An unusually high number of pertussis cases continue to be reported in Montana, according to state public health officials.
More than 265 cases have been reported this year and the vast majority of cases have been in school-aged children, according to the Montana Department of Public Health and Human Services (DPHHS).
Officials have determined that many of these cases resulted from out-of-date pertussis vaccinations. In addition, only 19 percent of students aged 11-12 years had received the recommended pertussis booster, known as Tdap, prior to becoming ill.
“The best way to prevent pertussis is through vaccination,” DPHHS Director Richard Opper said.
Pertussis, also known as whooping cough, is a highly contagious respiratory tract infection and initially can resemble an ordinary cold. A person can spread the disease while he or she has cold-like symptoms for at least two weeks after coughing starts.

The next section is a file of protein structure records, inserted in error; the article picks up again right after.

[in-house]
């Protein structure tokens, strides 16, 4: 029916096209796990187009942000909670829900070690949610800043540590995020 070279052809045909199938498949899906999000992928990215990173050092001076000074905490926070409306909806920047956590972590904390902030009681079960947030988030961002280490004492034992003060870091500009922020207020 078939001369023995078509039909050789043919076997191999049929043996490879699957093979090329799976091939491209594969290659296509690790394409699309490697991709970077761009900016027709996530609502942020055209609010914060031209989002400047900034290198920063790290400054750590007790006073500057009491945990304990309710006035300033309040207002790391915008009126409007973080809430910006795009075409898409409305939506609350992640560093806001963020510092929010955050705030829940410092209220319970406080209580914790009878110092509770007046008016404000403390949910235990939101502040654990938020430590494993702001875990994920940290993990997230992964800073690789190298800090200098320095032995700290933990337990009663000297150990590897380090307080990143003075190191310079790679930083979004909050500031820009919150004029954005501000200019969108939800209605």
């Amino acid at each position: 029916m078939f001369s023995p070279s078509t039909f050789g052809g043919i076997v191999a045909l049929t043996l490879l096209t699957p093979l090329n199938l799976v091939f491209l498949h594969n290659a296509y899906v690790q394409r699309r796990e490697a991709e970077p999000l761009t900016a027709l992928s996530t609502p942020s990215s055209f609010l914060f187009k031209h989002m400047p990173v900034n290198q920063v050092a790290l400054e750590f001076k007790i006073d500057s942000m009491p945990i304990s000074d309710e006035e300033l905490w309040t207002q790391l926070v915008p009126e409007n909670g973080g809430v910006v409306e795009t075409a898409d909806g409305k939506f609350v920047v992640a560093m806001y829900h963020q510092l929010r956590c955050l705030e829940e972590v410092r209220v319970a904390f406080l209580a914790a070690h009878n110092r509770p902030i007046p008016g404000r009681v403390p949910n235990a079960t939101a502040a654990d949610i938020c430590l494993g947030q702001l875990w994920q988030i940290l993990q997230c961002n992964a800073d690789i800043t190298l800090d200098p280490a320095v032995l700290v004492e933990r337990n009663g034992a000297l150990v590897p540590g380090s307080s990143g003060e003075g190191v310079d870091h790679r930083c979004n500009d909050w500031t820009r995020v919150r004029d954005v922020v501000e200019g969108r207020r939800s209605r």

Infants are at greatest risk for complications related to pertussis. More than half of infants younger than 1 year of age who get pertussis are hospitalized and one out of five will likely get pneumonia. Infants are most likely to die from this disease, according to the DPHHS.
In addition, officials urge all pregnant women to talk with their health care provider about new recommendations to receive Tdap vaccine during their pregnancy.
“Vaccine given to women during the third trimester of pregnancy will provide protection to a newborn as well as to the mother,” said Susan Reeser, RN, of the DPHHS Immunization Program.
“Talk to your healthcare provider or local health department about getting vaccinated against pertussis or to confirm that you and your family are up-to date with the current recommendations,” Reeser added.
More information on pertussis is available online.
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